Kapi-Mana News : June 18th 2013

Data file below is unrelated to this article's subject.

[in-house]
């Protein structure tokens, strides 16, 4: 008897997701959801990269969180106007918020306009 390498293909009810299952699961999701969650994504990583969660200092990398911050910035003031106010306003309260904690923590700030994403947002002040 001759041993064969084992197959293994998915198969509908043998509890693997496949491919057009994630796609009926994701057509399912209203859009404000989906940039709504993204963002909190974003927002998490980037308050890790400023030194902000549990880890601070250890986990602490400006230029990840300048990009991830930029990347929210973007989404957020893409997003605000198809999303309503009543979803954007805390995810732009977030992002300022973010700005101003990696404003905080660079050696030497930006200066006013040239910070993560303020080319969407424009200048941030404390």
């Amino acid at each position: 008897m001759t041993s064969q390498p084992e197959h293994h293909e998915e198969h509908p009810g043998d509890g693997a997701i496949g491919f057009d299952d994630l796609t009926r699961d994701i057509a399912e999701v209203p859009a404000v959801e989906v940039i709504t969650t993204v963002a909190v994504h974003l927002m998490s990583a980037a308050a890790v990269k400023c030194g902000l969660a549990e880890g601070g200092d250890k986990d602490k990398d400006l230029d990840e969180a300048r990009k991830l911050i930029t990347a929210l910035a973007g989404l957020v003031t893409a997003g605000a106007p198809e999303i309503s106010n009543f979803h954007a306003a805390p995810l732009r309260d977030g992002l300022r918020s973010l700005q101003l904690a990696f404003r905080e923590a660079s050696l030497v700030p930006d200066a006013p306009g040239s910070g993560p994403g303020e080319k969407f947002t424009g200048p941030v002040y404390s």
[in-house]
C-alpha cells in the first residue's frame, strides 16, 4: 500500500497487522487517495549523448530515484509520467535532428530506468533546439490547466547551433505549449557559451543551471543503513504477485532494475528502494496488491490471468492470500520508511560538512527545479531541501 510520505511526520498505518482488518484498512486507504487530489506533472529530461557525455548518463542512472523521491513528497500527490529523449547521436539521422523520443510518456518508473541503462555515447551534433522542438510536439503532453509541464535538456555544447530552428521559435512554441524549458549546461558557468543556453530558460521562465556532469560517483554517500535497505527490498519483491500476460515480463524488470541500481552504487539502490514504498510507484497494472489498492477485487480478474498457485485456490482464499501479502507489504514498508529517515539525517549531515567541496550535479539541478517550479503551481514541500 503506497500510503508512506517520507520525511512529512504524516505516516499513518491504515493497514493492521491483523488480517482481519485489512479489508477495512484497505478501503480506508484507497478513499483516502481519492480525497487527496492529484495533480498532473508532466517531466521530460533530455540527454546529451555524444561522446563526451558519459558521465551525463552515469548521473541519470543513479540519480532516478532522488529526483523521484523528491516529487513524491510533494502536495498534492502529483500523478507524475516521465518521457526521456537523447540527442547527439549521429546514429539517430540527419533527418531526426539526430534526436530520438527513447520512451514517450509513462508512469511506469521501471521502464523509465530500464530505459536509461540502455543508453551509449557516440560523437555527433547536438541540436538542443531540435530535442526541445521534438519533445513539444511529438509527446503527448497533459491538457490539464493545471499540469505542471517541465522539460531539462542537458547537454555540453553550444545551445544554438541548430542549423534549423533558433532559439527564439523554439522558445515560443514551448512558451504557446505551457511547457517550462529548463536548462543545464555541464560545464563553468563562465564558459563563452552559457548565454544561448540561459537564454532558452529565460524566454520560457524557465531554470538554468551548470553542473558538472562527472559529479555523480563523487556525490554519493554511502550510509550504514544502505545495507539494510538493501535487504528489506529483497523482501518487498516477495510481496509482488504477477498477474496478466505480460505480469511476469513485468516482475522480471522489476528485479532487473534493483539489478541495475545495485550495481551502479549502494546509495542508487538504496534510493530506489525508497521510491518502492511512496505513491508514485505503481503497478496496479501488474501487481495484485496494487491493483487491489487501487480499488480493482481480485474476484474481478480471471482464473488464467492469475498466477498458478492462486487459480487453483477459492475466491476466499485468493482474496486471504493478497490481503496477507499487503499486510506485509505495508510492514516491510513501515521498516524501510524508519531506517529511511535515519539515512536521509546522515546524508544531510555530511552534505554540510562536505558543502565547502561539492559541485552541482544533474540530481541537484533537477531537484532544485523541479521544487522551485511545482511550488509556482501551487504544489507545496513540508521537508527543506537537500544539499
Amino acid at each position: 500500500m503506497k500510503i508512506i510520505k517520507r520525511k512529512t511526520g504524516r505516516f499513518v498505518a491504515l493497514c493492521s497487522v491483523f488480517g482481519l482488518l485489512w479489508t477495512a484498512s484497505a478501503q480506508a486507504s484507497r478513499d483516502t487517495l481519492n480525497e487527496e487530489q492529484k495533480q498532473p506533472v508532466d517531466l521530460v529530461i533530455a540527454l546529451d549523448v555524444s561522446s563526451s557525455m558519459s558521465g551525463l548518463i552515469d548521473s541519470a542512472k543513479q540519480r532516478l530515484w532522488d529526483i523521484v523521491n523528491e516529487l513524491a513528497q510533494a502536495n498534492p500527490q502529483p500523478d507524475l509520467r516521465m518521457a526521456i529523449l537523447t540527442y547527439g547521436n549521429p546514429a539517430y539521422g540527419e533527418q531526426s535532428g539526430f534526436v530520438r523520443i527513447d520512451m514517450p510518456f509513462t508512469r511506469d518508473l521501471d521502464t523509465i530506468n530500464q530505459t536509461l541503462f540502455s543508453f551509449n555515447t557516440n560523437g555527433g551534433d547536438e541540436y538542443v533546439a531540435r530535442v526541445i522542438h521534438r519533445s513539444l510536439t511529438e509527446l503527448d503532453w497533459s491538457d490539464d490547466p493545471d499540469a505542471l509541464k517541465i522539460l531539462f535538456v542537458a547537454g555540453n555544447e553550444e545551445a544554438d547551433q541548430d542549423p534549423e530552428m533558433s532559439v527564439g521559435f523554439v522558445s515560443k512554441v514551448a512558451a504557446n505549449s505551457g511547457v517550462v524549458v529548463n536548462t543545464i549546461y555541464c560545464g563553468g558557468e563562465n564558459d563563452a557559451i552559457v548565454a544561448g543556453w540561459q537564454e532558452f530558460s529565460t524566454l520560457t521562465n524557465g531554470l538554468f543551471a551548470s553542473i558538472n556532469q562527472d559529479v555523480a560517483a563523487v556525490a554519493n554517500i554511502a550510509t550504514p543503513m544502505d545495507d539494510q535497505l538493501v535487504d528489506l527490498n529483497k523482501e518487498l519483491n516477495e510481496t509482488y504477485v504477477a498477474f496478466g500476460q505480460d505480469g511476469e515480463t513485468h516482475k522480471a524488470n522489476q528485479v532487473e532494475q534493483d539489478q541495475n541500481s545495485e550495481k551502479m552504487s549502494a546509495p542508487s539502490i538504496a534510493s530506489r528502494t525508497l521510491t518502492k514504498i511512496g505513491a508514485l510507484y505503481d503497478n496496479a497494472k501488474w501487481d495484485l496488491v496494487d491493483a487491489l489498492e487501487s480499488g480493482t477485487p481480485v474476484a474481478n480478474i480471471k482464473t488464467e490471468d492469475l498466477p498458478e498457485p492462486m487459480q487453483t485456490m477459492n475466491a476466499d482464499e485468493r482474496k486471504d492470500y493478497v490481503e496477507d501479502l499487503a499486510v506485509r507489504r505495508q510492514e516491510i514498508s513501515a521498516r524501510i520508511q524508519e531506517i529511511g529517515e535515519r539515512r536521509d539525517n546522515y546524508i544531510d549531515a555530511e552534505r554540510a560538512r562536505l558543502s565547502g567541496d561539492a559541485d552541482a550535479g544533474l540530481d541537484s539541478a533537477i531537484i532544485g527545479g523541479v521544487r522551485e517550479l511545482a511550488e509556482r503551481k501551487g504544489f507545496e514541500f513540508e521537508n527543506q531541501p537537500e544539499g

19 KAPI-MANA NEWS, JUNE 18, 2013 FEATURE Porirua's New Rubbish Bag service. Now Available at all participating local Supermarkets, Four Squares and Dairies Phone: 238 1057 Website : www.gordiesbags.co.nz Have bags out by 7am on Morning of Collection • Porirua PaknSave • Porirua New World • Paremata New World • Whitby New World COLLECTION AREAS Monday Whitby, Pukerua Bay, Plimmerton, Aotea, Ascot Park (from Whitford Brown Ave to Omapere roundabout). Wednesday Ranui Heights, Waitangirua, Cannons Creek, Porirua East, from Omapere St roundabout to Mungavin Bridge. Thursday Elsdon, Takapuwahia, Titahi Bay, Camborne, Mana, Paremata, Papakowhai. Friday Pauatahanui & Grays Road to Paekakariki. 5427258AA June Winter special $2.00 per bag Gordies 238-1057 $2.00 WWW.WHITIREIA.AC.NZ 0800 944 847 Learn practical skills that will enable you to work in a variety of organisations. Focus on outcomes including strong communication, people skills and technical knowledge. WNZ13_BUS2 "What I'm learning at Whitireia is just showing me a world of opportunity. Great people, great location and it's convenient for me. Definitely enjoying my experience at Whitireia." -- Sam Bishop ›› Bachelor of Applied Business Studies (Major in Finance or Management) ›› Graduate Diploma in Applied Business Studies (Major in Finance or Management) ›› New Zealand Diploma in Business ›› Certi cate in Foundation Education (Business) : Whitireia and WelTec have formed a strategic partnership to develop a network of tertiary learning throughout the greater Wellington region. To nd out what subjects WelTec o er check out www.weltec.ac.nz EnRol Now Get StARteD IN jULY American South steeped in voodoo and the Blues FROM Page 18 Y'all sing: Clarksdale, home of the Blues in the USA. Photos: Julie Warmington. looking chap comes out to sit in the shady porch and watch us photograph the place. Y'all come here for the blues?'' he asks. Sure, we tell him. You come to the right place,'' he says. In the early 40s, the former blacks-only hospital had fallen into disrepair and was sold to keen businesswoman and blues fan, Mrs Z L Ratliff. She turned it into a hotel and invited all her blues brothers to come stay or live there in a kind of blues commune. Mrs Ratliff, who bought the hospital in 1944, raised her two sons there, one of whom is the man sitting on the shady porch. They call me Rat,'' he says, as a 71 Cadillac the size of a small ship coasts up to the porch with a rubber rat glued to the hood. I been in this here place since 1944. That's my car, my chauffeur.'' Frank L Rat' Ratliff has seen it all at the hotel his mother left him, he says, as he leads us through each room. First is the Bessie Smith room, which is not let to guests, where the queen of the delta blues died in 1937. Across the hall is the Muddy Waters' room, and at the end of the corridor, the room where Dr Martin Luther King stayed in 1968 on his way to Memphis. The Riverside Hotel is still taking guests and, despite the ramshackle exterior, is comfy and inviting inside, with firm, new mattresses (Rat tells me to make sure I mention that) on the same antique frames Ms Smith put in the rooms. Back in the lobby he points downstairs to more rooms where there are tenants living. Down in the basement, that's where Ike Turner wrote Rocket 88. Right there. That's right.'' This is the reason this town has had a huge impact on your life without you even knowing. Rocket 88 is the first rock n' roll song ever written. I ask Rat and his chauffeur'' Rick, a blues fan who retired to Clarksdale and now lives at the Riverside, where they think Robert Johnson's crossroads is. Well,'' says Rat, they'll tell you it's up there, butIknow. . .'' He points up the road in the opposite direction. I see them up there with their guitars one, two, three o'clock in the morning, playing. Nothing happening, but they're up there all night.'' You know, any crossroads will do,'' Rick says with a wink. The crossroads, dusty and empty, with a single red-green light hanging from a wire stretched across it is a little eerie, but definitely demon-free as we cruise through it on our way out of town. It was sad to learn that The Rat died in March, age 76. The hotel has passed to his daughter and is still open to guests; although I can't help think- ing the spirit of the place will be a little less bright without Frank Ratliff there. Next week: Memphis and Nashville.
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